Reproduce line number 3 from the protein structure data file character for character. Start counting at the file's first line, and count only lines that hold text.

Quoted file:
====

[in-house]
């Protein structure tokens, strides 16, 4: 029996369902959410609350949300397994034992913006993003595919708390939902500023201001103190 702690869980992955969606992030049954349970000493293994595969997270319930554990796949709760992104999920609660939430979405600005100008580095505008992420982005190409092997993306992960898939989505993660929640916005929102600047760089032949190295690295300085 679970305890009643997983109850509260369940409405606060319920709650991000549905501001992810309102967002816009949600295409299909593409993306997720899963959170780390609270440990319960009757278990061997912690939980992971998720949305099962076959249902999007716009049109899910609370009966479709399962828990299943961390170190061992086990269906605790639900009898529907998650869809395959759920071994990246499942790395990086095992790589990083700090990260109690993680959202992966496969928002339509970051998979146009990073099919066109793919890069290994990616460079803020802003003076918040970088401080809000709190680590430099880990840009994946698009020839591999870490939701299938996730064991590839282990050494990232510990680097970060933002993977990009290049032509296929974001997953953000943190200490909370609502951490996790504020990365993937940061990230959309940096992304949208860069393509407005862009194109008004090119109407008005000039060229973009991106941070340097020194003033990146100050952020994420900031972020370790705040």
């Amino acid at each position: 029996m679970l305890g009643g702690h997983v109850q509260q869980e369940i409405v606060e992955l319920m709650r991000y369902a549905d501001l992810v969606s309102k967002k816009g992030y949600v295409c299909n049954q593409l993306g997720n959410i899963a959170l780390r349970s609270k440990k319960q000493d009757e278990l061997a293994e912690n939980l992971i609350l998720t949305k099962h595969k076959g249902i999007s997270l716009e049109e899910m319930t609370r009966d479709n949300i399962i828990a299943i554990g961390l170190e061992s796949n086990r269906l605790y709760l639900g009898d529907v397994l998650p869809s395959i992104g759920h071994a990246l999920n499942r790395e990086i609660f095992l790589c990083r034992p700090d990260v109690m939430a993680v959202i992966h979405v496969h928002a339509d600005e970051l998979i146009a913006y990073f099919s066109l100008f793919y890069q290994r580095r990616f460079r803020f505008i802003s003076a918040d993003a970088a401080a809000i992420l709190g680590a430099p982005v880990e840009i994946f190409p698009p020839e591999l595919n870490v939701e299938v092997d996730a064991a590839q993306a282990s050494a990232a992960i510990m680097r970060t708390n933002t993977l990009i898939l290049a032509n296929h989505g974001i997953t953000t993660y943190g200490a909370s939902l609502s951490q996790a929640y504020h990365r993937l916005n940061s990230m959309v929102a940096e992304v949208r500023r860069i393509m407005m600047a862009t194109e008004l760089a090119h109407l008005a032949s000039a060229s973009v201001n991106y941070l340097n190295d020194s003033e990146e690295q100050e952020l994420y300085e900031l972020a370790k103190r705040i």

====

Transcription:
């Amino acid at each position: 029996m679970l305890g009643g702690h997983v109850q509260q869980e369940i409405v606060e992955l319920m709650r991000y369902a549905d501001l992810v969606s309102k967002k816009g992030y949600v295409c299909n049954q593409l993306g997720n959410i899963a959170l780390r349970s609270k440990k319960q000493d009757e278990l061997a293994e912690n939980l992971i609350l998720t949305k099962h595969k076959g249902i999007s997270l716009e049109e899910m319930t609370r009966d479709n949300i399962i828990a299943i554990g961390l170190e061992s796949n086990r269906l605790y709760l639900g009898d529907v397994l998650p869809s395959i992104g759920h071994a990246l999920n499942r790395e990086i609660f095992l790589c990083r034992p700090d990260v109690m939430a993680v959202i992966h979405v496969h928002a339509d600005e970051l998979i146009a913006y990073f099919s066109l100008f793919y890069q290994r580095r990616f460079r803020f505008i802003s003076a918040d993003a970088a401080a809000i992420l709190g680590a430099p982005v880990e840009i994946f190409p698009p020839e591999l595919n870490v939701e299938v092997d996730a064991a590839q993306a282990s050494a990232a992960i510990m680097r970060t708390n933002t993977l990009i898939l290049a032509n296929h989505g974001i997953t953000t993660y943190g200490a909370s939902l609502s951490q996790a929640y504020h990365r993937l916005n940061s990230m959309v929102a940096e992304v949208r500023r860069i393509m407005m600047a862009t194109e008004l760089a090119h109407l008005a032949s000039a060229s973009v201001n991106y941070l340097n190295d020194s003033e990146e690295q100050e952020l994420y300085e900031l972020a370790k103190r705040i």